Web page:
The two principal forms of contact initially experienced by the Yanomami - firstly with the extractivist frontier and then with the missionary frontier - coexisted until the beginning of the 1970s as the dominant external influence in their territory. However, the 1970s were marked (particularly in Roraima) by the implantation of development projects under the auspices of the national integration plan (Plano de Integração Nacional) launched by the incumbent military governments. These took the form of the opening of a section of the BR210 Perimetral Norte highway (1973-76), and of public colonization programmes (1978-79) which invaded the southeast of the Yanomami lands.  At the same time, a project surveying the resources of the Amazon (RADAM) in 1975 reported the existence of important mineral reserves in the region (see Ramos and Taylor, 1979). The publicity given to the potential wealth of the Yanomami area stimulated a progressive invasion of mineral prospectors at the end of the 1980s, escalating into a full-scale gold-rush in 1987.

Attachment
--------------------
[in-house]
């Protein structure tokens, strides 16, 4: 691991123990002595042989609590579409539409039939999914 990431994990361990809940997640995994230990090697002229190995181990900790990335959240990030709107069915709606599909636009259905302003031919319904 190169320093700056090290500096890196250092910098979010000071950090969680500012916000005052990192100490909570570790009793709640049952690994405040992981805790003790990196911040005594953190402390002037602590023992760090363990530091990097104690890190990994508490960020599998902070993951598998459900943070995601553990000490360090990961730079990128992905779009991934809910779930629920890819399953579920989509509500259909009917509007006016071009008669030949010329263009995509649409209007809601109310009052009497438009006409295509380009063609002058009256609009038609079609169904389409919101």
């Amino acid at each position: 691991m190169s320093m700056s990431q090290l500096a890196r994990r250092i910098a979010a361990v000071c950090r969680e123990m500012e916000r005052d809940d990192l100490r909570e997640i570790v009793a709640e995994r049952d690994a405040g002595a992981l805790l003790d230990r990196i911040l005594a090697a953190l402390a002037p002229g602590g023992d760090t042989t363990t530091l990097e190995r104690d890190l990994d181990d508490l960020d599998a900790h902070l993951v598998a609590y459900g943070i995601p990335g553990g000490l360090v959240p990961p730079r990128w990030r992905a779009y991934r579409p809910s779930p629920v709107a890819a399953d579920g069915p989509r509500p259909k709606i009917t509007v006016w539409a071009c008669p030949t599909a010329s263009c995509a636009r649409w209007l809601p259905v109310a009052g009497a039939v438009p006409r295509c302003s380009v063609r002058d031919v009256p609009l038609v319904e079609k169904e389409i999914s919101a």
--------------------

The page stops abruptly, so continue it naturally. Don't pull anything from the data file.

Gold mining and other threats to the Yanomami area

Between 1987 and 1990 around 90 clandestine airstrips were opened on the upper reaches of the main tributaries of the Rio Branco (Uraricoera-Parima, Mucajaí, Catrimani), and the estimated number of prospectors in the area rose to 30-40,000: five times the indigenous population in Roraima State (see MacMillan, 1995).  The expansion of the mineral prospecting ‘frontier’ has supplanted the previous forms of contact which the Yanomami experienced with surrounding society, relegating the development projects of the 1970s to a level of secondary importance.

The tide of the Roraima gold rush was partially stemmed from 1990 onwards as a result of repeated attempts by FUNAI and the Federal Police (Operação Selva Livre) to remove the garimpeiros from the area.  However, from the 1990 to the present day, small nuclei of garimpeiros have remained installed in the area where they continue to cause violence and serious health problems.[10]


Figure 4: Aistrips in the Yanomami territory

As well as the continuing interest of garimpeiros in the region, it can be forseen that other economic activities, whether existing or planned (agricultural colonisation, logging projects and industrial mining) may also constitute a future threat to the integrity of the Yanomami area, despite its legal status.